Are you ready for the profound reason you shouldn’t be afraid of covid-19?
It’s easy. I must warn you though that there’s a harsh truth coming if you keep reading.
You shouldn’t be afraid because you are going to die anyway. If not from Covid-19, then definitely from something else. I guarantee it. Here is a true and shocking statistic: 1 in 1 people die. Put another way: 1 out of every 1 person doesn’t survive life.
Many thousands have died across the world due to Covid-19. I am sensitive to the tremendous pain and loss felt by the families and friends of those who’ve lost their Covid-19 battle. The human impact of this virus has been devastating.
Yet, we will all one day die. Those you love will die.
Let that sink in.
Unless Jesus returns before our death, we know the grave ultimately awaits us.
Rather than letting this be catastrophic news which sounds terribly morbid or makes you sad or depressed, the point I want to make in this article is that this is inspiring news and a source of hope. I am going to use the very familiar story of Lazarus in the book of John Chapter 11 to illustrate my point. But I’m not going to focus on Lazarus in the story. Instead, my focus is his sister, Mary.
Timing is everything
Jesus didn’t come right away when he heard the news of Lazarus’ illness and he had a reason for this. It was so that God’s purpose would be revealed. Jesus said to his disciples: “for your sake I am glad I was not there, so that you may believe. But let us go to him” (verses 14-15). However, Mary didn’t know Jesus had a specific plan.
A Crisis of Faith
In Luke Chapter 10 verses 38 to 42 we read that Jesus was at the home of Mary and her sister Martha. While Martha was attending to things, Mary listened at Jesus’ feet while he did his teaching. Mention of his feet is significant as it meant Mary adopted the posture of a disciple. A revolutionary position for a woman at that time in that culture.
Martha was annoyed that she had to do all the preparation work without Mary’s help and complained to Jesus. Jesus’ response was that Mary had made a better choice (verse 32).
I think it’s fair to conclude from this incident that Mary embraced Jesus’ teachings. She gave Jesus her focused attention and time.
Then, sometime later, Mary’s brother, Lazarus got sick. Showing absolute confidence in Jesus and his power to heal Lazarus, Mary and her sister Martha sent word to Jesus (John Chapter 11 verse 3), no doubt expecting him to come immediately and heal Lazarus or send a word that healing was already done due to their faith.
Then the unthinkable happened.
Jesus delayed in arriving and her brother died. This life circumstance posed a challenge to Mary. Just like covid-19 does to us. Or any life challenge we know is beyond our control to solve. This could be a life-threatening illness or anything that feels like it is killing us slowly. The questions Mary would no doubt be asking (which are the same ones we ask when there’s a mismatch between our expectations and what life actually hands us) is: “Is Jesus really good?” “Is he really God?” “Is what he taught true?”
Mary was wondering: how could Jesus have let my brother die? Doesn’t he care? It’s significant that Mary and Martha in their message to Jesus had referred to Lazarus as the one Jesus loved. The Apostle John, the writer of the Book of John, also affirmed that Jesus loved Lazarus and his sisters (verse 5).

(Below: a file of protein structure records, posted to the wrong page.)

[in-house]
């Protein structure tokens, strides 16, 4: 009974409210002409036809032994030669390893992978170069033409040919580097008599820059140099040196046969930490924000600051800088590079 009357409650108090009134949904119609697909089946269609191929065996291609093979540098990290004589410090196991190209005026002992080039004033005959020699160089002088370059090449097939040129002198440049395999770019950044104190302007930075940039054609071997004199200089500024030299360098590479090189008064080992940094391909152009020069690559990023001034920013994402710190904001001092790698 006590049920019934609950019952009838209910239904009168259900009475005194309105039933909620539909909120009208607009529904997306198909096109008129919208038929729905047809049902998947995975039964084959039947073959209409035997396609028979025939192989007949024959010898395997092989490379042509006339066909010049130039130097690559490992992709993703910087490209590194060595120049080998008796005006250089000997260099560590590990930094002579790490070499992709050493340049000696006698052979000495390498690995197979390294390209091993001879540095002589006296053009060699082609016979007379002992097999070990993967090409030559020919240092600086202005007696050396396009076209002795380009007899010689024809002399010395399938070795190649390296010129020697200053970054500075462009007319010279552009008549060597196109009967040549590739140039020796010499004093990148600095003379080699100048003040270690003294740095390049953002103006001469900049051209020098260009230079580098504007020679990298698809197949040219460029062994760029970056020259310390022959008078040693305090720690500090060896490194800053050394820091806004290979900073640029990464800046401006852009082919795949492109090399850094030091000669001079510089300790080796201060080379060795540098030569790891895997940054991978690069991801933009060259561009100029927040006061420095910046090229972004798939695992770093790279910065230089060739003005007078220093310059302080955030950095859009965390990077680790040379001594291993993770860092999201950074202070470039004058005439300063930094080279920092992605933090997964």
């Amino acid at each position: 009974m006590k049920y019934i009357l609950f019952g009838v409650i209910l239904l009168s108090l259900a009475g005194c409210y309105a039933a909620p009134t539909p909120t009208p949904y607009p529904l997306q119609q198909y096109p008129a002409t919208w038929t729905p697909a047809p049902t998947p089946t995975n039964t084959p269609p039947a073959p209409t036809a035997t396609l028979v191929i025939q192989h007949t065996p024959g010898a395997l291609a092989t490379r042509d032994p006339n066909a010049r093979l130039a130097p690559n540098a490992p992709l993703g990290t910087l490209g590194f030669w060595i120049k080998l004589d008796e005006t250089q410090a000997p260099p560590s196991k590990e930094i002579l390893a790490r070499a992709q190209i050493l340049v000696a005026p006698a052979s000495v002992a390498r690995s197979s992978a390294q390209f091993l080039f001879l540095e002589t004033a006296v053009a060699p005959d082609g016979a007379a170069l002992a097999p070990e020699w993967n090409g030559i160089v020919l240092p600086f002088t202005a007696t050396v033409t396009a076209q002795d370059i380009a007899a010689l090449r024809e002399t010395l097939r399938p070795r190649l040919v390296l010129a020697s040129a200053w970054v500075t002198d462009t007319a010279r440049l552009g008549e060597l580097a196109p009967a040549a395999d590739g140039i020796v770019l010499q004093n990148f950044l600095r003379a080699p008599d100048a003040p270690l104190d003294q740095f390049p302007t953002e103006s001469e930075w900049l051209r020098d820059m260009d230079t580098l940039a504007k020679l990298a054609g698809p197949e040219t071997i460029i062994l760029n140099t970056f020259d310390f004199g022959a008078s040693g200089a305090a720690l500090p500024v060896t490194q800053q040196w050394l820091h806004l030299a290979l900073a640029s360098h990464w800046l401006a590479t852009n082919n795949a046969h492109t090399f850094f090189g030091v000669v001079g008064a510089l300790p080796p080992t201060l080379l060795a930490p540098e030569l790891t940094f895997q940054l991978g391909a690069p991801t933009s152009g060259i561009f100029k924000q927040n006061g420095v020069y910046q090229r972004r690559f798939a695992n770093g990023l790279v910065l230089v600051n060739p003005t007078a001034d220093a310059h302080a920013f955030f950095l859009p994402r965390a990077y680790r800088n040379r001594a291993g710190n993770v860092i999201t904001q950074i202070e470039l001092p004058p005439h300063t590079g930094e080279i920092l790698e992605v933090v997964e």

How we knew Mary took this situation hard is that she didn’t go with her sister Martha when Martha went to meet Jesus while he was on his way to their village of Bethany (verse 20). People were consoling Mary at the house (verse 31). It wasn’t until Martha came back and said Jesus had asked for her that Mary actually went to see Jesus herself (verses 28 to 29) and the first words out of her mouth when she saw Jesus (in verse 32) revealed everything in Mary’s heart. She said:
“Lord, if you had been here, my brother would not have died.”
There’s an accusation implicit in this statement we shouldn’t miss. Implied in what she said were: It’s your fault. You could have prevented this. This didn’t have to happen.
It’s also important to note that the Bible says in verse 32 that Mary fell at Jesus’ feet. This is the second time we see Mary at Jesus’ feet (see Luke Chapter 10 verse 39 in the passage mentioned earlier).
We can contrast this John passage with what we saw in Luke. This time, Mary was at his feet in a posture of grief and brokenness. We know she was grieving deeply because when she left the house suddenly the other Jews, who had been with her at the house trying to comfort her, thought she was going to Lazarus’ tomb to mourn (verse 31). Mary and the other mourners were weeping so much, their weeping moved Jesus (verse 33).
What do you do when life knocks you off your feet?
Instead of blaming God or suggesting it’s all his fault, get back to the posture of a disciple. Fall on your face at his feet in humility and repentance for any anger towards God and focus on hearing the Word of God. Ask: “God what are you saying to me in this rough season of my life?”
Be prayerful about it. I’ve discovered that journaling my prayers, thoughts and feelings, along with writing down what I believe God is saying to me through His Word, helps me in rough times.
I will finish this story in Part 2, next Cycle.
Sharma Taylor is a corporate attorney with a Doctor of Philosophy Degree in Law from Victoria University of Wellington in New Zealand. This year, she is committed to believing for bigger things. She was the 2017 Basil Sellers International Young Writers winner in the young writer program and the 2019 Tronson Award (International). The young writer program is coordinated by Press Service International (PSI) in conjunction with Christian Today with over 100 young writers from Australia, New Zealand and around the world.